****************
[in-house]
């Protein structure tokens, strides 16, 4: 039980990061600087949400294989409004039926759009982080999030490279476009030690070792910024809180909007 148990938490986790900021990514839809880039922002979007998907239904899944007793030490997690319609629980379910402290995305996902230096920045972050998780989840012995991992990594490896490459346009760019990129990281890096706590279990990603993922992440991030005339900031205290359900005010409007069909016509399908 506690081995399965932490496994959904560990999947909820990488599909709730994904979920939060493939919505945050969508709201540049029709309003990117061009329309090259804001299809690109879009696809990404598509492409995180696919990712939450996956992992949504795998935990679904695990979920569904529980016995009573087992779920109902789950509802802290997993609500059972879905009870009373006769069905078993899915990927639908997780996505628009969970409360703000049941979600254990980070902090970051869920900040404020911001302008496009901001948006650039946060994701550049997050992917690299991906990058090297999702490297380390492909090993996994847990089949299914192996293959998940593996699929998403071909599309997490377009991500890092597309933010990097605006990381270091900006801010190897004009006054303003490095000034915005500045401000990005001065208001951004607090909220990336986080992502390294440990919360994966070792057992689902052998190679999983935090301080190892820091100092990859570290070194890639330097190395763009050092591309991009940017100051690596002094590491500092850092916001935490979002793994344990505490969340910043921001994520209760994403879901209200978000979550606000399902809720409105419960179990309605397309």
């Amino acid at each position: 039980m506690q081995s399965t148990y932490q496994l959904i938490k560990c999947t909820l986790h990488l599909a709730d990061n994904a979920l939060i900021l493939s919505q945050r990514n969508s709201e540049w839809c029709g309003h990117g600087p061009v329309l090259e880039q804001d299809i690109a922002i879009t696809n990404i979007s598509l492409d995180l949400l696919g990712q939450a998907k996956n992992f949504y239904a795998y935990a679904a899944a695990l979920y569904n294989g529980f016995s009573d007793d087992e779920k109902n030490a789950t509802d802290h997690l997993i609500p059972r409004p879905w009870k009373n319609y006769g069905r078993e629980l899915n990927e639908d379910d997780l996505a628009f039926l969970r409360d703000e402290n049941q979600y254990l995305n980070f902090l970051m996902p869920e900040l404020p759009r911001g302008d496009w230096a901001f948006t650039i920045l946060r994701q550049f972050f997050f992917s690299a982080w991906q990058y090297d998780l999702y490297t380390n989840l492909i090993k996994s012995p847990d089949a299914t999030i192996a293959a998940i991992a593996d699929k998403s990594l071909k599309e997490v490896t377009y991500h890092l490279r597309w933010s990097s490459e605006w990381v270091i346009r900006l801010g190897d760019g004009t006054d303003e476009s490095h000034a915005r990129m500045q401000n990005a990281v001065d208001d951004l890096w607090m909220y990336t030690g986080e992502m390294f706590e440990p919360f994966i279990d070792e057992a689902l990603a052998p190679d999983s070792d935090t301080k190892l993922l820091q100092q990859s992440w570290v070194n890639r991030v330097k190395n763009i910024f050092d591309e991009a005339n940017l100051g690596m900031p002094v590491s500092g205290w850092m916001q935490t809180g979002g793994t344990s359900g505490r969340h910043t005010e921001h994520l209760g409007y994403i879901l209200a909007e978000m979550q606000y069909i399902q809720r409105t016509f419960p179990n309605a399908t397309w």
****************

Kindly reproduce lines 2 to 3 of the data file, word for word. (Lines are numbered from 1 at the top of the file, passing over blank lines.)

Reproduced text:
């Protein structure tokens, strides 16, 4: 039980990061600087949400294989409004039926759009982080999030490279476009030690070792910024809180909007 148990938490986790900021990514839809880039922002979007998907239904899944007793030490997690319609629980379910402290995305996902230096920045972050998780989840012995991992990594490896490459346009760019990129990281890096706590279990990603993922992440991030005339900031205290359900005010409007069909016509399908 506690081995399965932490496994959904560990999947909820990488599909709730994904979920939060493939919505945050969508709201540049029709309003990117061009329309090259804001299809690109879009696809990404598509492409995180696919990712939450996956992992949504795998935990679904695990979920569904529980016995009573087992779920109902789950509802802290997993609500059972879905009870009373006769069905078993899915990927639908997780996505628009969970409360703000049941979600254990980070902090970051869920900040404020911001302008496009901001948006650039946060994701550049997050992917690299991906990058090297999702490297380390492909090993996994847990089949299914192996293959998940593996699929998403071909599309997490377009991500890092597309933010990097605006990381270091900006801010190897004009006054303003490095000034915005500045401000990005001065208001951004607090909220990336986080992502390294440990919360994966070792057992689902052998190679999983935090301080190892820091100092990859570290070194890639330097190395763009050092591309991009940017100051690596002094590491500092850092916001935490979002793994344990505490969340910043921001994520209760994403879901209200978000979550606000399902809720409105419960179990309605397309």
């Amino acid at each position: 039980m506690q081995s399965t148990y932490q496994l959904i938490k560990c999947t909820l986790h990488l599909a709730d990061n994904a979920l939060i900021l493939s919505q945050r990514n969508s709201e540049w839809c029709g309003h990117g600087p061009v329309l090259e880039q804001d299809i690109a922002i879009t696809n990404i979007s598509l492409d995180l949400l696919g990712q939450a998907k996956n992992f949504y239904a795998y935990a679904a899944a695990l979920y569904n294989g529980f016995s009573d007793d087992e779920k109902n030490a789950t509802d802290h997690l997993i609500p059972r409004p879905w009870k009373n319609y006769g069905r078993e629980l899915n990927e639908d379910d997780l996505a628009f039926l969970r409360d703000e402290n049941q979600y254990l995305n980070f902090l970051m996902p869920e900040l404020p759009r911001g302008d496009w230096a901001f948006t650039i920045l946060r994701q550049f972050f997050f992917s690299a982080w991906q990058y090297d998780l999702y490297t380390n989840l492909i090993k996994s012995p847990d089949a299914t999030i192996a293959a998940i991992a593996d699929k998403s990594l071909k599309e997490v490896t377009y991500h890092l490279r597309w933010s990097s490459e605006w990381v270091i346009r900006l801010g190897d760019g004009t006054d303003e476009s490095h000034a915005r990129m500045q401000n990005a990281v001065d208001d951004l890096w607090m909220y990336t030690g986080e992502m390294f706590e440990p919360f994966i279990d070792e057992a689902l990603a052998p190679d999983s070792d935090t301080k190892l993922l820091q100092q990859s992440w570290v070194n890639r991030v330097k190395n763009i910024f050092d591309e991009a005339n940017l100051g690596m900031p002094v590491s500092g205290w850092m916001q935490t809180g979002g793994t344990s359900g505490r969340h910043t005010e921001h994520l209760g409007y994403i879901l209200a909007e978000m979550q606000y069909i399902q809720r409105t016509f419960p179990n309605a399908t397309w």